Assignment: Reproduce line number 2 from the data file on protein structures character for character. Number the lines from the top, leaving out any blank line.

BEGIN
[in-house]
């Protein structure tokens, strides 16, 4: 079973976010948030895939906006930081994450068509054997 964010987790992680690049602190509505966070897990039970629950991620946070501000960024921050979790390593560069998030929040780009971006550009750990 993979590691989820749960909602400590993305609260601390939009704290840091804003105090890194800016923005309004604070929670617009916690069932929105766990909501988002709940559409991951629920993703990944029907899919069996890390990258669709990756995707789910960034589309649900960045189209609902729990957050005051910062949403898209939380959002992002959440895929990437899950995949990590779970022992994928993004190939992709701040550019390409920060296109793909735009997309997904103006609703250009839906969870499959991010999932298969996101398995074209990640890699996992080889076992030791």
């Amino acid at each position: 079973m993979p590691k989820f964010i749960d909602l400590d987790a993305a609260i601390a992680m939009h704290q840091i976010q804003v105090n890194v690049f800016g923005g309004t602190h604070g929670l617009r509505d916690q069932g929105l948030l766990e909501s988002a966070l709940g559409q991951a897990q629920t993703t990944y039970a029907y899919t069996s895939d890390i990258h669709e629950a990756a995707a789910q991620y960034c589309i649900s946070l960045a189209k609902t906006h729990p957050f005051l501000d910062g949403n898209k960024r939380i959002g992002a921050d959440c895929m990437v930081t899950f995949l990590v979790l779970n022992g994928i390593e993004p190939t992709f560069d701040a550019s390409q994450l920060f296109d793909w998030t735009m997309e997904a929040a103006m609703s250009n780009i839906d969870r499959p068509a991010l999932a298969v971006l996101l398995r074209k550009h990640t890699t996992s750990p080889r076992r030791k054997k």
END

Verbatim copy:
């Protein structure tokens, strides 16, 4: 079973976010948030895939906006930081994450068509054997 964010987790992680690049602190509505966070897990039970629950991620946070501000960024921050979790390593560069998030929040780009971006550009750990 993979590691989820749960909602400590993305609260601390939009704290840091804003105090890194800016923005309004604070929670617009916690069932929105766990909501988002709940559409991951629920993703990944029907899919069996890390990258669709990756995707789910960034589309649900960045189209609902729990957050005051910062949403898209939380959002992002959440895929990437899950995949990590779970022992994928993004190939992709701040550019390409920060296109793909735009997309997904103006609703250009839906969870499959991010999932298969996101398995074209990640890699996992080889076992030791």